Do You Have The MTHFR Gene and Why Does It Matter?

Do You Have The MTHFR Gene and Why Does It Matter ~ https://healthpositiveinfo.com/do-you-have-the-mthfr-gene.htmlWhat is MTHFR and the MTHFR Gene?

The MTHFR gene mutation, or short for methylenetetrahydrofolate reductase, is a form of genetic polymorphism or genetic flaw or variance. About one half of the total population or one in every two persons may have this genetic variance.

MTHFR is actually an enzyme that makes folate (vitamin B9) usable by the body. It does this by adding something called a methyl group. The MTHFR gene produces the MTHFR enzyme which functions for properly utilizing vitamin B9.

The MTHFR enzyme also plays and important role in converting homocysteine to methionine, which is an amino acid that our bodies need for proper metabolism, creation of glutathione, and muscle growth.

The MTHFR enzyme from the MTHFR gene is also involved in the process of methylation, a process of enzyme activation that enables our bodies to more efficiently detoxify toxins, metals, and other wastes products. Thus, people with MTHFR mutation can have difficulties in eliminating toxic wastes from their bodies.

How to Get Tested for MTHFR Gene Defects or Mutation

Many different symptoms can occur in association with an MTHFR gene defect. Further, these symptoms vary greatly from person to person. Thus only a medical test (blood test or saliva test) can help verify the presence of a gene defect and which type.

You can speak with your physician about ordering this test, but keep in mind that not all doctors are expertly versed MTHFR issues. It may be wise to get a second or even multiple opinions.

So what Happens If You Have a Defect in the MTHFR Gene?

The MTHFR genetic “defect” or gene mutation is not really dangerous as is; however, as with any form of genetic variance, it does have possible effects on your health. Knowing how the MTHFR gene can affect you is the knowledge you need in order to protect your health.

Since people with defective MTHFR genes have 20 to 70 percent (or higher) inability to produce the MTHFR enzyme, this makes it more difficult for them to break down and eliminate substances like synthetic folic acid, heavy metals, and toxins. And since they cannot convert folic acid into its usable form, this can cause build up inside the body, which, in turn, can raise homocysteine levels. High homocysteine levels gives a person a higher risk of cardiovascular disease, difficult pregnancies, birth defects, inflammation, elimination/detoxification issues, and folate B6 and B12 deficiencies.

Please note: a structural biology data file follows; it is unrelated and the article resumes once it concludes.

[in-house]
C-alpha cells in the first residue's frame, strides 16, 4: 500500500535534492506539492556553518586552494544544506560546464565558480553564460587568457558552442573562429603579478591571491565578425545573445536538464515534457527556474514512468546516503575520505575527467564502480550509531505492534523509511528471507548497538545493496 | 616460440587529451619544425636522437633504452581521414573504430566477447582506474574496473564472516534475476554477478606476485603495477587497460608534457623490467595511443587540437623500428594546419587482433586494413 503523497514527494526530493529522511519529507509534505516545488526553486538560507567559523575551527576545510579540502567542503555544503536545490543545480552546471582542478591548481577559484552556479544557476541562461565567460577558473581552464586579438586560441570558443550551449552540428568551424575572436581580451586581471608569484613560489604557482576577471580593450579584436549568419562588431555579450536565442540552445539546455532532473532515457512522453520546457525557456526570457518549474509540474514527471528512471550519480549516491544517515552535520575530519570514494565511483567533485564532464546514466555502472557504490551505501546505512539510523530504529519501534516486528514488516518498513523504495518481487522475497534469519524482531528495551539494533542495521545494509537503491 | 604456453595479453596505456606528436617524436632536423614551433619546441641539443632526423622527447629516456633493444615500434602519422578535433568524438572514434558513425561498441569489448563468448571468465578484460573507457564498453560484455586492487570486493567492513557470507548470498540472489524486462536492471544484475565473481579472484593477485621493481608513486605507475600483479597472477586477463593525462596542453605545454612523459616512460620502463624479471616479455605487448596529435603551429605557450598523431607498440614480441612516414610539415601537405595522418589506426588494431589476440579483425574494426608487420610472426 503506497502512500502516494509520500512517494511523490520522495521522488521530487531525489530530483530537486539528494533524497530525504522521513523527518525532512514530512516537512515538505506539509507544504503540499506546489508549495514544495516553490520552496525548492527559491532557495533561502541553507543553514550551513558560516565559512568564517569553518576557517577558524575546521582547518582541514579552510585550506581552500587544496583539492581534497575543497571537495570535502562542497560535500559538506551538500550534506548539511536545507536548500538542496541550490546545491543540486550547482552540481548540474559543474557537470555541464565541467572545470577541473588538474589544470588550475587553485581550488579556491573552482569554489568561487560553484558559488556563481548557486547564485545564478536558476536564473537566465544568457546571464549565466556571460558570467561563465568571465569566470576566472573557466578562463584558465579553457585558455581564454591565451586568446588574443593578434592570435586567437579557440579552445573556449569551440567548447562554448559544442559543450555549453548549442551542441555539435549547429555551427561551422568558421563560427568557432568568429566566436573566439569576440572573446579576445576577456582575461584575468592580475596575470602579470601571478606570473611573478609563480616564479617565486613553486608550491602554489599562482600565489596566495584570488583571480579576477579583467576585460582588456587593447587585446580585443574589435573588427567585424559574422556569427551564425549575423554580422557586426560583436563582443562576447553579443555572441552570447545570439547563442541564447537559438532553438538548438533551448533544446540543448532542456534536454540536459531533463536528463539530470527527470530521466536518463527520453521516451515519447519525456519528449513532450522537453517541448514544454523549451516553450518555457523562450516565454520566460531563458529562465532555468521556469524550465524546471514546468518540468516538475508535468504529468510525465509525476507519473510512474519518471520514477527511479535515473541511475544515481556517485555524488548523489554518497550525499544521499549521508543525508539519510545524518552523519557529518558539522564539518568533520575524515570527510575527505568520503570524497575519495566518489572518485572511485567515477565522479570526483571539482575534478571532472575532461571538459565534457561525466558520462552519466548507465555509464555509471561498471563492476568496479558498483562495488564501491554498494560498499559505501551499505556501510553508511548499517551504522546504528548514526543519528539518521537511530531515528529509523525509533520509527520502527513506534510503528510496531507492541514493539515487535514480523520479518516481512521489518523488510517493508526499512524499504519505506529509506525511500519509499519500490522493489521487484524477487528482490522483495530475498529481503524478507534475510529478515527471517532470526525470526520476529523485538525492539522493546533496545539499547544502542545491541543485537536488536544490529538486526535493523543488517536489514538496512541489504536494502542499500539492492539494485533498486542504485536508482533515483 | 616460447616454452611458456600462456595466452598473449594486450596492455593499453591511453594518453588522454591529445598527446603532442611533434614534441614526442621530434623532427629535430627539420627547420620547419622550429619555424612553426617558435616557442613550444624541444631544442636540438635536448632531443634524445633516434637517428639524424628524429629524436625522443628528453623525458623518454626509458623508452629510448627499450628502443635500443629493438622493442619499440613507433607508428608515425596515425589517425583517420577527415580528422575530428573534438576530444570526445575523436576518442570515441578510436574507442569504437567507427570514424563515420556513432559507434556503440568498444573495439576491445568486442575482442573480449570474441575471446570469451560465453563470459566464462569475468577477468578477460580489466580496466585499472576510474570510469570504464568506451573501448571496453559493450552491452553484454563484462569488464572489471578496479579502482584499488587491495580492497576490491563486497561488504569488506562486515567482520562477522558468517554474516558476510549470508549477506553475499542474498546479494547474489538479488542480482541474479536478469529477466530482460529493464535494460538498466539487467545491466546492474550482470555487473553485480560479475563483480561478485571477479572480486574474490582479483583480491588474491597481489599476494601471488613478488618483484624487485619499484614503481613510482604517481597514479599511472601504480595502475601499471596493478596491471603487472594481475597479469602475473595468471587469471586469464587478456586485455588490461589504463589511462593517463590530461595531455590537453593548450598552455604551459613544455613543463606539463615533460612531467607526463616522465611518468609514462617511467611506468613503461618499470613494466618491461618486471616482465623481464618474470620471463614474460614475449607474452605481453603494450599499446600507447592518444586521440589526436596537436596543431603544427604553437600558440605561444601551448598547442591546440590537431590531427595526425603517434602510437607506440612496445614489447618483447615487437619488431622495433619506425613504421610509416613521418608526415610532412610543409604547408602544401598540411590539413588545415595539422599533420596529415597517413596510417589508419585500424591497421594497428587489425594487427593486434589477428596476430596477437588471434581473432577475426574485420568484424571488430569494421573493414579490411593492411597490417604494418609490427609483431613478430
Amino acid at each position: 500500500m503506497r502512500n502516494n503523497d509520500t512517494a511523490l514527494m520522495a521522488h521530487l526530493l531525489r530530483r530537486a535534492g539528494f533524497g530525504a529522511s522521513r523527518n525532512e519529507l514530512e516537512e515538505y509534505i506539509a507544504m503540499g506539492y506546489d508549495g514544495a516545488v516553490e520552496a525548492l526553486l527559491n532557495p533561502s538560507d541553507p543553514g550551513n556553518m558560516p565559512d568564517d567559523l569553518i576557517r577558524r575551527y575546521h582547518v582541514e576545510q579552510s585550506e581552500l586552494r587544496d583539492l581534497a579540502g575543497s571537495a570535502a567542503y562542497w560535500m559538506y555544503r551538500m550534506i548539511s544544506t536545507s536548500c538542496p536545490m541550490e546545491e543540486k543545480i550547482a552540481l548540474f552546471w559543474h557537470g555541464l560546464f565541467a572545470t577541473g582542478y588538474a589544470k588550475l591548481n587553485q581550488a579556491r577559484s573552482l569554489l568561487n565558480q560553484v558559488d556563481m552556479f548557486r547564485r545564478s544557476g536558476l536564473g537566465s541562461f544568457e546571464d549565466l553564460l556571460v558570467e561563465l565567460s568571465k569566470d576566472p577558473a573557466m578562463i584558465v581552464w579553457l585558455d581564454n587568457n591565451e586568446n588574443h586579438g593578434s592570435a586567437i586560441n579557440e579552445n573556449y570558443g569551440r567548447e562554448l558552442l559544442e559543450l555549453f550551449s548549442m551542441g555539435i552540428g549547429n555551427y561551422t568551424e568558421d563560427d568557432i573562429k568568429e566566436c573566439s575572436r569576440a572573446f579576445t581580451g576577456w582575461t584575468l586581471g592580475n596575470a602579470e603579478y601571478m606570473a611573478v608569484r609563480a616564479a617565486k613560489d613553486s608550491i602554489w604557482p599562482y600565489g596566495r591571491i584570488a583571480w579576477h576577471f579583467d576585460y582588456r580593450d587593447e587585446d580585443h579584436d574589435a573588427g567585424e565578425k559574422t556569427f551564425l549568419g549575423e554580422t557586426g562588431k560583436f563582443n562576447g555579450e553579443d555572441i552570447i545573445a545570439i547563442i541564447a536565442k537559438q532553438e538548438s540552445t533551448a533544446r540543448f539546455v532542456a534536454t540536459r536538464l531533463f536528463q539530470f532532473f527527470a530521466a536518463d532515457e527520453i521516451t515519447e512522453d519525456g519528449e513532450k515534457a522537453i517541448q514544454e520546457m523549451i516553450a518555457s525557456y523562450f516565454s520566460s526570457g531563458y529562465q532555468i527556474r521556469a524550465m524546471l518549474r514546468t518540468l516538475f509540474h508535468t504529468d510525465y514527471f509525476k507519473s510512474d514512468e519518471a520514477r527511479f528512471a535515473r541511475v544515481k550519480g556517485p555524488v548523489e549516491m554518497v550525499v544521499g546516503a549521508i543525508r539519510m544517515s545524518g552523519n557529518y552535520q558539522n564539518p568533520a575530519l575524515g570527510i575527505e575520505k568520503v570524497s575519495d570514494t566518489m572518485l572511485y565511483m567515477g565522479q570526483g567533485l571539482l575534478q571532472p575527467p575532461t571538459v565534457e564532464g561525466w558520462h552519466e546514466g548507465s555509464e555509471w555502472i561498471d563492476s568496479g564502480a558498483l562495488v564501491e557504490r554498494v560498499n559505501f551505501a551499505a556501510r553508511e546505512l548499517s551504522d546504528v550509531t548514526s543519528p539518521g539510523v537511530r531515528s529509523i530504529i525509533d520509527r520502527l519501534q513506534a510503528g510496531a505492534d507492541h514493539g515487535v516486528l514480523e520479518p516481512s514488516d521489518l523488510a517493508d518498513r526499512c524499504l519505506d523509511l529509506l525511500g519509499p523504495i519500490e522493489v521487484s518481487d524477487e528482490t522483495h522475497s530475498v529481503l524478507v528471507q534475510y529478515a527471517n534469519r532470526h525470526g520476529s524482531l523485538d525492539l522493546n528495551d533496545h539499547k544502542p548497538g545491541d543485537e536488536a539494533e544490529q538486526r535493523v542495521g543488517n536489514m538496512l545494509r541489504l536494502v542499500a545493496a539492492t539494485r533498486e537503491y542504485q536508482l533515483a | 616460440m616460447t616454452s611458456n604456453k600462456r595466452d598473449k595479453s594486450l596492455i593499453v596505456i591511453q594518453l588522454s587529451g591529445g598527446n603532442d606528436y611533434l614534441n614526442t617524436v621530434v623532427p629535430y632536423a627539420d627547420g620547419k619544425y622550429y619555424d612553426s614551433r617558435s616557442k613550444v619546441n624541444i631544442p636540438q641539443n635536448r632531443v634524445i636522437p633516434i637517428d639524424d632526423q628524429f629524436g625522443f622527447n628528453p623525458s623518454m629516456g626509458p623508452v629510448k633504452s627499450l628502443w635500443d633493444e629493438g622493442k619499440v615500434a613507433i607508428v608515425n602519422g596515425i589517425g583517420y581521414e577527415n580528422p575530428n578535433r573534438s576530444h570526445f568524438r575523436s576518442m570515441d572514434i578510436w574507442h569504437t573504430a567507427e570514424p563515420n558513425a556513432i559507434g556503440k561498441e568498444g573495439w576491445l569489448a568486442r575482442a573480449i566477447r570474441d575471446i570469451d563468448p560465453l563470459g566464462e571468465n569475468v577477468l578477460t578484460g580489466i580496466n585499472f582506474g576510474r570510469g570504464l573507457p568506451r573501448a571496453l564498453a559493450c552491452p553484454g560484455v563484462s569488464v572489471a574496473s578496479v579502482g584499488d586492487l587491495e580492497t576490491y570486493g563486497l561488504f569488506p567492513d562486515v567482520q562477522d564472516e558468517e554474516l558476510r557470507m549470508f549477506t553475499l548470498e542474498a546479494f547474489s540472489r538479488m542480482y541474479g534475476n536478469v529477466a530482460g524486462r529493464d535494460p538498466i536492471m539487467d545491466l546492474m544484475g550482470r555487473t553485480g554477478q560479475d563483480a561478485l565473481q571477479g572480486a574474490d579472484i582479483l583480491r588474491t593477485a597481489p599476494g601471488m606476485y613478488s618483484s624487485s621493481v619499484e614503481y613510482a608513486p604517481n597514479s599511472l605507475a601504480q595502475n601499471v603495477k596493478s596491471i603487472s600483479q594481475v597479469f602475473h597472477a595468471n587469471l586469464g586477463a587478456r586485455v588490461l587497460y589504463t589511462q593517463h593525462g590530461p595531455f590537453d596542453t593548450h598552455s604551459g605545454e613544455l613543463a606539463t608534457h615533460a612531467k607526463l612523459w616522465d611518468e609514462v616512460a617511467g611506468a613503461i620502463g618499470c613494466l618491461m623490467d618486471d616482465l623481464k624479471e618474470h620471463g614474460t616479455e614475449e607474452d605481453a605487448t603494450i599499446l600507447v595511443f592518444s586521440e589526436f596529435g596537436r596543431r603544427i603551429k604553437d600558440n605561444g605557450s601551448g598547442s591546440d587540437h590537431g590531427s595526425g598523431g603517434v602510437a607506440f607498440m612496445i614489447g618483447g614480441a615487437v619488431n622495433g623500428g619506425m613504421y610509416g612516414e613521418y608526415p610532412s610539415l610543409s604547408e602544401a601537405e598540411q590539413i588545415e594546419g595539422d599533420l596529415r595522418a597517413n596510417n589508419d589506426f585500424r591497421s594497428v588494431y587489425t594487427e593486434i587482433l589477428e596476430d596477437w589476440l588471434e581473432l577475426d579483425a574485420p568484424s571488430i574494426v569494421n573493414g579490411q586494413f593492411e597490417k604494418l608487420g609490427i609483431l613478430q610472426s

People with the MTHFR gene, in fact, have difficulties processing folic acid vitamin that is present in many processed foods and available in most cheap supplements. Health care professionals caution that this type of folic acid may cause build-up in the body which often leads to toxicity. Some research studies even show that folic acid supplements may increase cancer risk for people with MTHFR genes, especially those who eat loads of processed foods.

MTHFR gene defect also affects the conversion of glutathione. The body’s natural process of methylation and homocysteine conversion into methionine plays an important role in protecting our health both physically and mentally. Methionine is essential for producing glutathione, which is our body’s primary antioxidant and which we need to eliminate bodily waste. With an MTHFR gene defect, this becomes a problem.

Our livers also convert methionine into SAM-e chemicals which help metabolize serotonin, dopamine, and melatonin brain chemicals. Thus, a defect in a person’s MTHFR gene may lead to higher levels of homocysteine in the bloodstream, thereby affecting the person’s mood and mental health negatively.

Several naturopathic doctors like Dr. Doni Wilson assert that fogginess, fatigue, anxiety, sleep disorders, and difficulties in dealing with alcoholism and toxins may be a result of MTHFR mutation or other underlying gene mutations.

Finally, because of MTHFR mutation’s effect on methylation, it can increase general cancer risks and possibilities of Spina bifida and other fetal developmental issues. Possibly, it can also worsen or contribute to other health-related concerns like autoimmune disorders and other conditions.

Other Effects on Health

Because of the MTHFR defect or mutation’s inability to process vitamin B9 (folic acid), if a woman or mother has a severe defect in her MTHFR gene, then it can have harmful effects to her developing fetus, including brain defects or anencephaly.